In themselves, nuclear weapons are neither good nor evil. In some circumstances, after all, they could serve as indispensable implements of stable military deterrence. Moreover, there does exist, under settled international law, a "peremptory" national right to employ or even fire nuclear weapons in order to survive. This expressly residual right is codified at the 1996 Advisory Opinion on Nuclear Weapons, an authoritative opinion handed down by the U.N.'s International Court of Justice.

Plainly, following Vienna's de facto legitimization of Iranian nuclearization, Israel has much more to fear from Tehran. In this connection, if Iran's religious leadership should ever choose to abandon the usual premises of rational behavior in world politics — that is, the ordinary primacy of national survival — Jerusalem's exclusively defensive nuclear deterrence posture could fail. Nonetheless, even if Iran could sometime become a nuclear suicide-bomber in macrocosm, Israel's only rational strategy, moving forward, must remain a reciprocal enhancement of its vital nuclear deterrent.

There is more. Even if Israel's nuclear planners could reasonably assume that all enemy leaderships were expectedly rational, this would say nothing about the accuracy of information used in all of their actual calculations. In matters of military strategy, rationality refers only to the intention of maximizing certain expressed values or preferences — most importantly, national survival. It does not suggest anything about whether the information actually being used by an enemy is correct or incorrect.

It follows, among many other things, that fully rational enemy leaderships could still make assorted errors in calculation leading them toward conventional war, or, in the future, a nuclear war, with Israel. Less generally, there are several associated command and control issues that could sometime impel a perfectly rational adversary or alliance of adversaries to undertake intolerably risky nuclear behaviors. These issues include: (1) uncontrollable consequences of certain pre-delegations of launch authority; (2) presumptive deterrence-enhancing measures called "launch-on-warning" (alternatively, called "launch-upon-confirmed-attack"); and/or (3) recalling Pakistani instability, a coup d'etat.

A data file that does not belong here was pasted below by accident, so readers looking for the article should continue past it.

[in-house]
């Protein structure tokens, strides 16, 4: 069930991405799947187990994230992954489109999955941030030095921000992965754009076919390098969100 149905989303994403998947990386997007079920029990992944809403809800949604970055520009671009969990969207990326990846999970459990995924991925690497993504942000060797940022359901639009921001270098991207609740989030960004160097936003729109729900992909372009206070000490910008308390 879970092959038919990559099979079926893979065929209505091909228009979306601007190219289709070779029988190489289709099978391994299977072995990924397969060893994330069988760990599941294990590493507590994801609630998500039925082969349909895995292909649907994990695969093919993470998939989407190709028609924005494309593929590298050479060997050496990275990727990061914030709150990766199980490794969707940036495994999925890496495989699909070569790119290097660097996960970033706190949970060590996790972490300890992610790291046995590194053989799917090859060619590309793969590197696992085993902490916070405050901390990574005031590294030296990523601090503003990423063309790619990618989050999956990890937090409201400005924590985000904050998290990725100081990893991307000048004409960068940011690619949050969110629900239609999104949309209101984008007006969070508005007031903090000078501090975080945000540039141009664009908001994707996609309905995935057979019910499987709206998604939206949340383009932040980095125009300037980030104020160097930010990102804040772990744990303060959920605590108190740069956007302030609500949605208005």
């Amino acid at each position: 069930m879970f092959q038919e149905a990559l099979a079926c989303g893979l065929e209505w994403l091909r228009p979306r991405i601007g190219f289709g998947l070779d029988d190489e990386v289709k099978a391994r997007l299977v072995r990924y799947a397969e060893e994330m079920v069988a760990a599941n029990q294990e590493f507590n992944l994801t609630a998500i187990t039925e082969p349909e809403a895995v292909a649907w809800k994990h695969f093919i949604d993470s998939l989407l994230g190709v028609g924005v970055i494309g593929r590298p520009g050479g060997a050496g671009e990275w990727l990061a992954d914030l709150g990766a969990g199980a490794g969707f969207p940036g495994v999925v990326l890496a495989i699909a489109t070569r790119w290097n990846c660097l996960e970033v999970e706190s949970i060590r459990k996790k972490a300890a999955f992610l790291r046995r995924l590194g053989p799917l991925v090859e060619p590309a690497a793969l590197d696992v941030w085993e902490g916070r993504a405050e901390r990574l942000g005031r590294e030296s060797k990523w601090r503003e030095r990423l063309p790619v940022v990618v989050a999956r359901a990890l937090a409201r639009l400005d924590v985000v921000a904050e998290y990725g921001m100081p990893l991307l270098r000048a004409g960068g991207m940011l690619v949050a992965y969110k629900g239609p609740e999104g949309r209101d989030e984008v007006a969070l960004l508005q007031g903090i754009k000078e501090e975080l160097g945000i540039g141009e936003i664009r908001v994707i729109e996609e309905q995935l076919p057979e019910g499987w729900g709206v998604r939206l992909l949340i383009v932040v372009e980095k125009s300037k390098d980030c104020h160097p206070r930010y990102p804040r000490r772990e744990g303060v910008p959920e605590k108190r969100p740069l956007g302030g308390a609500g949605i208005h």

For Israel, nuclear strategy is not a discretionary option. It is, rather, a "game" that it simply has to play. Whether a particular contest is undertaken against rational or irrational enemies — and against nation-state, or terrorist sub-state foes — Jerusalem/Tel Aviv will need to take into close account Carl von Clausewitz's original (19-century) concerns about the "fog of war" and "friction." Above all, this will mean anticipating consequentially vast differences between "intentions in war," and war "as it actually is." Undoubtedly, Israeli planners must acknowledge, these differences are apt to become even greater wherever nuclear weapons might be involved.

Covenants will not save Israel from Iranian progress on nuclear weapons. Instead, following Sun-Tzu, Israel will need to focus more intently and persuasively on sustainable nuclear deterrence. Long before anyone could even have imagined unlocking military secrets of the atom, the ancient Chinese military thinker had already opined, in "The Art of War": "Subjugating the enemy's army without actual fighting is the true pinnacle of excellence."

Beres was educated at Princeton (Ph.D., 1971). He is the author of many books and articles dealing with Israeli defense matters. Later this year, his 12th book, "Surviving Amid Chaos: Israel's Nuclear Strategy," will be published by Rowman and Littlefield. During the premiership of Ariel Sharon, Beres was chair of Project Daniel (2003-2004). He was born in Zürich, Switzerland, at the end of World War II.